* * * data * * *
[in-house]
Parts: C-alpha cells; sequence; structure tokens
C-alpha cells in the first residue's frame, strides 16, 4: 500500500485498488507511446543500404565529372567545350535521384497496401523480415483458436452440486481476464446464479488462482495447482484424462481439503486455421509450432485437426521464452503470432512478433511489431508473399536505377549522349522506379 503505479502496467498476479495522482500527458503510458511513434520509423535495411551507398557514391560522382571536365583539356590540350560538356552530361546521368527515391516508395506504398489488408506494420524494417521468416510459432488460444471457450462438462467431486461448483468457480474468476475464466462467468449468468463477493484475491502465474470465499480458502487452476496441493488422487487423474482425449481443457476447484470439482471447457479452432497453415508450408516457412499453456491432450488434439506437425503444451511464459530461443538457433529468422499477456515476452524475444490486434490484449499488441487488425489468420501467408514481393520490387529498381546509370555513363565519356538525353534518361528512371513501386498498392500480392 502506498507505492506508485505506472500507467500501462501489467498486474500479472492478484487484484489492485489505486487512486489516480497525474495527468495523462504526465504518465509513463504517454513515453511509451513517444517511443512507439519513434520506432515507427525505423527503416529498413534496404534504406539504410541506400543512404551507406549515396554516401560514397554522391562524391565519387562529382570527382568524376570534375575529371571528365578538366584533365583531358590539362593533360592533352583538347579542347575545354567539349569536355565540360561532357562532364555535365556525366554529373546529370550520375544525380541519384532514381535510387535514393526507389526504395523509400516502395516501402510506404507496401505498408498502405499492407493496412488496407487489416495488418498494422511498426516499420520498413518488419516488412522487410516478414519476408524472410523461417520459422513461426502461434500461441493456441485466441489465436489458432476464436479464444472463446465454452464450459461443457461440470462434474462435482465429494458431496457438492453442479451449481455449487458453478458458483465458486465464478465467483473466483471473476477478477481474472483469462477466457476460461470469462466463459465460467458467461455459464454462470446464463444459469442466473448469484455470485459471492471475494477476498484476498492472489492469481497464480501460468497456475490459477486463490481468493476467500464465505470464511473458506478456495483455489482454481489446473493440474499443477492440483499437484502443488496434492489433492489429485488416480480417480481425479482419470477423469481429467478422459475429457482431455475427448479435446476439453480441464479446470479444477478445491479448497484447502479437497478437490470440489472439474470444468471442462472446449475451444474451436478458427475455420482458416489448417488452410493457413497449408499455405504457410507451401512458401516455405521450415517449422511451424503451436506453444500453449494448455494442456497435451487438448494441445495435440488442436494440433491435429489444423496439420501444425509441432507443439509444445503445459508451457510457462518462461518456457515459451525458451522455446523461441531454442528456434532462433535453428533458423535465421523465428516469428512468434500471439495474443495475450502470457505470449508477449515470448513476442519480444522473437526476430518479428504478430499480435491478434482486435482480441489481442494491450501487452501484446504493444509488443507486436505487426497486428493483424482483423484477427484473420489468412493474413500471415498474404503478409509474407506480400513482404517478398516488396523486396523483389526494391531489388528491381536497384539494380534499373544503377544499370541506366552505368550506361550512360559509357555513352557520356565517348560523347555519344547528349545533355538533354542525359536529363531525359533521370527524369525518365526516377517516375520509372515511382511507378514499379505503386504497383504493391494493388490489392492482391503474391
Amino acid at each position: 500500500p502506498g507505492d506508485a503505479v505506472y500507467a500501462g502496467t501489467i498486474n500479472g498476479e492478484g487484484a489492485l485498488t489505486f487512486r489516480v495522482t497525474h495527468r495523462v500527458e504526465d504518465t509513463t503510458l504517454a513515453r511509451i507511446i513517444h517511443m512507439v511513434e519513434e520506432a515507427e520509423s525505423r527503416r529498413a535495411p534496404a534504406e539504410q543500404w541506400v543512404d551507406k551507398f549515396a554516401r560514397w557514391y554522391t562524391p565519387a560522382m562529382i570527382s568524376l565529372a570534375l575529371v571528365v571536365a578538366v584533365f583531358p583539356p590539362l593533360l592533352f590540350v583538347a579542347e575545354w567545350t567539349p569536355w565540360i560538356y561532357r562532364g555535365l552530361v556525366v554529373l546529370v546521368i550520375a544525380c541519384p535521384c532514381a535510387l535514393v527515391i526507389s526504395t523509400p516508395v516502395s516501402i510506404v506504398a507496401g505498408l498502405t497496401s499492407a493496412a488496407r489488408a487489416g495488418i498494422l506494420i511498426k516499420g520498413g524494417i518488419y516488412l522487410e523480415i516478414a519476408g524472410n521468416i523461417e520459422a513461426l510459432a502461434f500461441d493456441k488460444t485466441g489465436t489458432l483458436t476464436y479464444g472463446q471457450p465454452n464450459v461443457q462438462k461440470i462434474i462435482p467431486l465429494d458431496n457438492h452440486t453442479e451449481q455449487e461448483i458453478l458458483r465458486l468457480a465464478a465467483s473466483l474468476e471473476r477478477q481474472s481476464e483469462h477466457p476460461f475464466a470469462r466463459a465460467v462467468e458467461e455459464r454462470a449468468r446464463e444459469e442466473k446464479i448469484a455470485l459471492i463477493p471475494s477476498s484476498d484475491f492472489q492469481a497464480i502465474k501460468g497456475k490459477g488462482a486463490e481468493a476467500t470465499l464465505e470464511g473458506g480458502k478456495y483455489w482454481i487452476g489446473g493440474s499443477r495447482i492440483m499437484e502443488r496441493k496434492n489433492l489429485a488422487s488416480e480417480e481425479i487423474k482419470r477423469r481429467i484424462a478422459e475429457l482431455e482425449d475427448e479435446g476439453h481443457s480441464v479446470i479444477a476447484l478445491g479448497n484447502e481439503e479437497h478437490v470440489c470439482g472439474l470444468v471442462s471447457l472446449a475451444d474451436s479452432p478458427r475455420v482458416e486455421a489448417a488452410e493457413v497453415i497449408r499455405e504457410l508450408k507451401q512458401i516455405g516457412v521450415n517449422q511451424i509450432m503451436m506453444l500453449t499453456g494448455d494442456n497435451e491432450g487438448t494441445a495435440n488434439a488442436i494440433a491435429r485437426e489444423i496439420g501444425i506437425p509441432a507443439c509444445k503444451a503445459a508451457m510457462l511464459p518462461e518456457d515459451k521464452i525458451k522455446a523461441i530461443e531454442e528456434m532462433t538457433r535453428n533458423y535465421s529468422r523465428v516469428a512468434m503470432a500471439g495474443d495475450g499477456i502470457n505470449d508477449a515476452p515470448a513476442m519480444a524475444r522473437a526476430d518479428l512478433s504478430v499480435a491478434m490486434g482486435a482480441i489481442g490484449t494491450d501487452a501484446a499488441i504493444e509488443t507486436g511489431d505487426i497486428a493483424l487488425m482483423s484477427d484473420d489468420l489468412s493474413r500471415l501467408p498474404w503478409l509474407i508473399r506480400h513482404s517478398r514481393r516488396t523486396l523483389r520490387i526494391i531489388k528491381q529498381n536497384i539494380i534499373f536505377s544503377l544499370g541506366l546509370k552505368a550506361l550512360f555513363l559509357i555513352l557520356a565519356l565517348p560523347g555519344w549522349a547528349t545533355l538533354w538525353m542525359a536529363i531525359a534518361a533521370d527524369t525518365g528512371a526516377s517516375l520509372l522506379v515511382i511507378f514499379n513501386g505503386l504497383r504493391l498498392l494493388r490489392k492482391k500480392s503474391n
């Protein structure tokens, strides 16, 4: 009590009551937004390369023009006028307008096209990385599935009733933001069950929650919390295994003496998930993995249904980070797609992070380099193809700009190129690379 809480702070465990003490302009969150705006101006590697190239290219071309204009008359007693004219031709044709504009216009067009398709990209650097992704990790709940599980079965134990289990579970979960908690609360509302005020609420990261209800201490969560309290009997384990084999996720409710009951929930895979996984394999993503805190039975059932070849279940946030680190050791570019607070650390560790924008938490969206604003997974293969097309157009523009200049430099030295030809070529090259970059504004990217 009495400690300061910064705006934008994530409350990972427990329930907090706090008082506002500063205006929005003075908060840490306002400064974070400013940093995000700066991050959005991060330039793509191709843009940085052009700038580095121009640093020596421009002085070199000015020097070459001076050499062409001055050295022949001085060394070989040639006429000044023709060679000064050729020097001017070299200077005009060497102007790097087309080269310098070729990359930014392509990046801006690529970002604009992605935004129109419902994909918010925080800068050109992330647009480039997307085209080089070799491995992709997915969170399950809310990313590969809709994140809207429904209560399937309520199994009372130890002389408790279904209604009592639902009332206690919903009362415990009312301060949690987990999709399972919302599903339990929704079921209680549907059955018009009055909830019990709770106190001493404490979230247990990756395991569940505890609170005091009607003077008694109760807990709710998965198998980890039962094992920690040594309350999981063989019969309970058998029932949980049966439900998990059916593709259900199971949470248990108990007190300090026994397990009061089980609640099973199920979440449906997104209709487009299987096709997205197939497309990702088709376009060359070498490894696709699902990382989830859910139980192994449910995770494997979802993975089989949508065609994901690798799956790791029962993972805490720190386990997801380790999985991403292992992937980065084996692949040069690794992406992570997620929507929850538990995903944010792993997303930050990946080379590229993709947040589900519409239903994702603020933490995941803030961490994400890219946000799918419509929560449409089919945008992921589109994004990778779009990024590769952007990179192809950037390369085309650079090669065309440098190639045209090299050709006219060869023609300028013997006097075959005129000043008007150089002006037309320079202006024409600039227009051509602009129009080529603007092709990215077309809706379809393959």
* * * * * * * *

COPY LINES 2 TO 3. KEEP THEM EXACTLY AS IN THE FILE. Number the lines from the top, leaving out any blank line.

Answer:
Parts: C-alpha cells; sequence; structure tokens
C-alpha cells in the first residue's frame, strides 16, 4: 500500500485498488507511446543500404565529372567545350535521384497496401523480415483458436452440486481476464446464479488462482495447482484424462481439503486455421509450432485437426521464452503470432512478433511489431508473399536505377549522349522506379 503505479502496467498476479495522482500527458503510458511513434520509423535495411551507398557514391560522382571536365583539356590540350560538356552530361546521368527515391516508395506504398489488408506494420524494417521468416510459432488460444471457450462438462467431486461448483468457480474468476475464466462467468449468468463477493484475491502465474470465499480458502487452476496441493488422487487423474482425449481443457476447484470439482471447457479452432497453415508450408516457412499453456491432450488434439506437425503444451511464459530461443538457433529468422499477456515476452524475444490486434490484449499488441487488425489468420501467408514481393520490387529498381546509370555513363565519356538525353534518361528512371513501386498498392500480392 502506498507505492506508485505506472500507467500501462501489467498486474500479472492478484487484484489492485489505486487512486489516480497525474495527468495523462504526465504518465509513463504517454513515453511509451513517444517511443512507439519513434520506432515507427525505423527503416529498413534496404534504406539504410541506400543512404551507406549515396554516401560514397554522391562524391565519387562529382570527382568524376570534375575529371571528365578538366584533365583531358590539362593533360592533352583538347579542347575545354567539349569536355565540360561532357562532364555535365556525366554529373546529370550520375544525380541519384532514381535510387535514393526507389526504395523509400516502395516501402510506404507496401505498408498502405499492407493496412488496407487489416495488418498494422511498426516499420520498413518488419516488412522487410516478414519476408524472410523461417520459422513461426502461434500461441493456441485466441489465436489458432476464436479464444472463446465454452464450459461443457461440470462434474462435482465429494458431496457438492453442479451449481455449487458453478458458483465458486465464478465467483473466483471473476477478477481474472483469462477466457476460461470469462466463459465460467458467461455459464454462470446464463444459469442466473448469484455470485459471492471475494477476498484476498492472489492469481497464480501460468497456475490459477486463490481468493476467500464465505470464511473458506478456495483455489482454481489446473493440474499443477492440483499437484502443488496434492489433492489429485488416480480417480481425479482419470477423469481429467478422459475429457482431455475427448479435446476439453480441464479446470479444477478445491479448497484447502479437497478437490470440489472439474470444468471442462472446449475451444474451436478458427475455420482458416489448417488452410493457413497449408499455405504457410507451401512458401516455405521450415517449422511451424503451436506453444500453449494448455494442456497435451487438448494441445495435440488442436494440433491435429489444423496439420501444425509441432507443439509444445503445459508451457510457462518462461518456457515459451525458451522455446523461441531454442528456434532462433535453428533458423535465421523465428516469428512468434500471439495474443495475450502470457505470449508477449515470448513476442519480444522473437526476430518479428504478430499480435491478434482486435482480441489481442494491450501487452501484446504493444509488443507486436505487426497486428493483424482483423484477427484473420489468412493474413500471415498474404503478409509474407506480400513482404517478398516488396523486396523483389526494391531489388528491381536497384539494380534499373544503377544499370541506366552505368550506361550512360559509357555513352557520356565517348560523347555519344547528349545533355538533354542525359536529363531525359533521370527524369525518365526516377517516375520509372515511382511507378514499379505503386504497383504493391494493388490489392492482391503474391